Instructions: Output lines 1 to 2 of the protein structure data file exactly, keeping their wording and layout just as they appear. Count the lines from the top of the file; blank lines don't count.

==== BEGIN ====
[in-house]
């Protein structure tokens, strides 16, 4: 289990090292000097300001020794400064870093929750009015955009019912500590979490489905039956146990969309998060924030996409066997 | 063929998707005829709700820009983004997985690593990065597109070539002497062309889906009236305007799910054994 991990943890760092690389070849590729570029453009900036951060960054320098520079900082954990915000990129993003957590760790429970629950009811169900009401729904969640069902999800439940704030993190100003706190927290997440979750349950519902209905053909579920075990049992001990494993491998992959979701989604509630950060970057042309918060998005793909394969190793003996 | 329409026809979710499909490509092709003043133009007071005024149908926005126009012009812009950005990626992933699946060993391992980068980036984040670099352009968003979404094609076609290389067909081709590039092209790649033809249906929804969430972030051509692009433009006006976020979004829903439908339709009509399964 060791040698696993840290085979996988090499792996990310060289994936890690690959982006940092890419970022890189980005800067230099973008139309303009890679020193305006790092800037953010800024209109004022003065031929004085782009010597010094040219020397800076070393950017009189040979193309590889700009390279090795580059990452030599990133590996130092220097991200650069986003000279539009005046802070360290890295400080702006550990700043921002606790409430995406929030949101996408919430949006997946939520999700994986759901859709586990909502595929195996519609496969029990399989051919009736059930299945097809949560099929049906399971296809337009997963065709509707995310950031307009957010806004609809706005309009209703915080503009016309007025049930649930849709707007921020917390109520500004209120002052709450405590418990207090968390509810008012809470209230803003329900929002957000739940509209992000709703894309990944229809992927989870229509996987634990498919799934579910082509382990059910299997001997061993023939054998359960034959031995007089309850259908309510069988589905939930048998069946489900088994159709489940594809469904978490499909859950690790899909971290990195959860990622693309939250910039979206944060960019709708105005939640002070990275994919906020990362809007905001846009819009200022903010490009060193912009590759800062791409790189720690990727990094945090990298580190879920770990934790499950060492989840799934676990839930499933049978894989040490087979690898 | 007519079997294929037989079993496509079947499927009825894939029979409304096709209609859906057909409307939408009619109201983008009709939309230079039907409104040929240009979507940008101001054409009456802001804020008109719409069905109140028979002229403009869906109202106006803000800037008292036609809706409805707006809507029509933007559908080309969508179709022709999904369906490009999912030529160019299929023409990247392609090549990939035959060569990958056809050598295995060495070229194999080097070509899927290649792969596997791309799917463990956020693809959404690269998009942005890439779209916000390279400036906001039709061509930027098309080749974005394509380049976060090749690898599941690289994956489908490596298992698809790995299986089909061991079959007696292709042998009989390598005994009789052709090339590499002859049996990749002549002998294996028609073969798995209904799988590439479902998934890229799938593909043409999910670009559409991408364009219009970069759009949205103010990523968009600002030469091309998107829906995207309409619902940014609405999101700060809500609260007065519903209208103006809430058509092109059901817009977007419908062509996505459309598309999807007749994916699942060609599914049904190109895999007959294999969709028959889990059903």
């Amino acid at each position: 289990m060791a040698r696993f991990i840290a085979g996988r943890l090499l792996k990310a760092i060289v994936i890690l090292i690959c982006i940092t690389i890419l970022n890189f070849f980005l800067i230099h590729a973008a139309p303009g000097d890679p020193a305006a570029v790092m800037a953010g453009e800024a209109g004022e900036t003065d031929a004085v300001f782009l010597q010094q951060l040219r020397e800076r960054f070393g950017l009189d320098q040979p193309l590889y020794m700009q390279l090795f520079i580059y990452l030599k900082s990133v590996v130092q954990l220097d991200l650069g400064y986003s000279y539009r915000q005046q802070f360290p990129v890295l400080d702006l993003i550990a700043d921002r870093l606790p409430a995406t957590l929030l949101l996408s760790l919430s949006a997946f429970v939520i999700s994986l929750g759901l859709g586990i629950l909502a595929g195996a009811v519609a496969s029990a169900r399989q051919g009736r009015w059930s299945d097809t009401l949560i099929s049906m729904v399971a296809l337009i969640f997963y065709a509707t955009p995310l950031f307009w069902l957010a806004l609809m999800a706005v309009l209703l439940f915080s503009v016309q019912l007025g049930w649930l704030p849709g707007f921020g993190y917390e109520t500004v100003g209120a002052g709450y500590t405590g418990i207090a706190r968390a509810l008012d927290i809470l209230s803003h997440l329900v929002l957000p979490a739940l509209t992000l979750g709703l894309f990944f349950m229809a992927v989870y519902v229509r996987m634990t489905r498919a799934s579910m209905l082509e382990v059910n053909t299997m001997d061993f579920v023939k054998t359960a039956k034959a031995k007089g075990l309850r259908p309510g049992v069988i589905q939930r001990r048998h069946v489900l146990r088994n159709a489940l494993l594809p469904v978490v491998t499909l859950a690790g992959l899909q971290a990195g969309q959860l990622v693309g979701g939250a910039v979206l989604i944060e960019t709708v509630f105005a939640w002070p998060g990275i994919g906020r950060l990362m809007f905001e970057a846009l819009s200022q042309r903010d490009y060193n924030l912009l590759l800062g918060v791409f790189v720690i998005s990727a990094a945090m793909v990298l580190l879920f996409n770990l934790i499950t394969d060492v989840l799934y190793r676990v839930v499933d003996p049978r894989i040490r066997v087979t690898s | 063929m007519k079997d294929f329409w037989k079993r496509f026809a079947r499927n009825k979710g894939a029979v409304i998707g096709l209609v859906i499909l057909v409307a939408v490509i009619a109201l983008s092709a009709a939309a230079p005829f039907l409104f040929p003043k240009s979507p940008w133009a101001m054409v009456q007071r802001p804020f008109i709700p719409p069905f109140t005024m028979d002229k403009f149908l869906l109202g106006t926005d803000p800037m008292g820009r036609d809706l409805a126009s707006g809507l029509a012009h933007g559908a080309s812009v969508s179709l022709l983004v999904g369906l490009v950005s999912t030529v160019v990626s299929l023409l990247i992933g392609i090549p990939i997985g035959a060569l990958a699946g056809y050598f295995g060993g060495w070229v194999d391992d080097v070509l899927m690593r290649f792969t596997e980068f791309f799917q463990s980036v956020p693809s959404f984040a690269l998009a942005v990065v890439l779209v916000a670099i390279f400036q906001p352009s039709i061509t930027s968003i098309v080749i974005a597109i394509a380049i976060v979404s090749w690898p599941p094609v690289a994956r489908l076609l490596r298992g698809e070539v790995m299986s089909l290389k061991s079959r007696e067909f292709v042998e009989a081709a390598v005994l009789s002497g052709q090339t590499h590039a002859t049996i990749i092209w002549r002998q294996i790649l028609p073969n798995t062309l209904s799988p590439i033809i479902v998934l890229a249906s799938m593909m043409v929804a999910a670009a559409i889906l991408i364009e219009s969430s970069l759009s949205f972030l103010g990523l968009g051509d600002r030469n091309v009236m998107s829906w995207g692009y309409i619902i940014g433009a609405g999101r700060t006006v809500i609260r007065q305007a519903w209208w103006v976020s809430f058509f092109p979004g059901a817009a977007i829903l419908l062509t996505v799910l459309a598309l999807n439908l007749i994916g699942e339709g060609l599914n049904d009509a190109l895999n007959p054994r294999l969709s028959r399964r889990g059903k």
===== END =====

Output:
[in-house]
């Protein structure tokens, strides 16, 4: 289990090292000097300001020794400064870093929750009015955009019912500590979490489905039956146990969309998060924030996409066997 | 063929998707005829709700820009983004997985690593990065597109070539002497062309889906009236305007799910054994 991990943890760092690389070849590729570029453009900036951060960054320098520079900082954990915000990129993003957590760790429970629950009811169900009401729904969640069902999800439940704030993190100003706190927290997440979750349950519902209905053909579920075990049992001990494993491998992959979701989604509630950060970057042309918060998005793909394969190793003996 | 329409026809979710499909490509092709003043133009007071005024149908926005126009012009812009950005990626992933699946060993391992980068980036984040670099352009968003979404094609076609290389067909081709590039092209790649033809249906929804969430972030051509692009433009006006976020979004829903439908339709009509399964 060791040698696993840290085979996988090499792996990310060289994936890690690959982006940092890419970022890189980005800067230099973008139309303009890679020193305006790092800037953010800024209109004022003065031929004085782009010597010094040219020397800076070393950017009189040979193309590889700009390279090795580059990452030599990133590996130092220097991200650069986003000279539009005046802070360290890295400080702006550990700043921002606790409430995406929030949101996408919430949006997946939520999700994986759901859709586990909502595929195996519609496969029990399989051919009736059930299945097809949560099929049906399971296809337009997963065709509707995310950031307009957010806004609809706005309009209703915080503009016309007025049930649930849709707007921020917390109520500004209120002052709450405590418990207090968390509810008012809470209230803003329900929002957000739940509209992000709703894309990944229809992927989870229509996987634990498919799934579910082509382990059910299997001997061993023939054998359960034959031995007089309850259908309510069988589905939930048998069946489900088994159709489940594809469904978490499909859950690790899909971290990195959860990622693309939250910039979206944060960019709708105005939640002070990275994919906020990362809007905001846009819009200022903010490009060193912009590759800062791409790189720690990727990094945090990298580190879920770990934790499950060492989840799934676990839930499933049978894989040490087979690898 | 007519079997294929037989079993496509079947499927009825894939029979409304096709209609859906057909409307939408009619109201983008009709939309230079039907409104040929240009979507940008101001054409009456802001804020008109719409069905109140028979002229403009869906109202106006803000800037008292036609809706409805707006809507029509933007559908080309969508179709022709999904369906490009999912030529160019299929023409990247392609090549990939035959060569990958056809050598295995060495070229194999080097070509899927290649792969596997791309799917463990956020693809959404690269998009942005890439779209916000390279400036906001039709061509930027098309080749974005394509380049976060090749690898599941690289994956489908490596298992698809790995299986089909061991079959007696292709042998009989390598005994009789052709090339590499002859049996990749002549002998294996028609073969798995209904799988590439479902998934890229799938593909043409999910670009559409991408364009219009970069759009949205103010990523968009600002030469091309998107829906995207309409619902940014609405999101700060809500609260007065519903209208103006809430058509092109059901817009977007419908062509996505459309598309999807007749994916699942060609599914049904190109895999007959294999969709028959889990059903």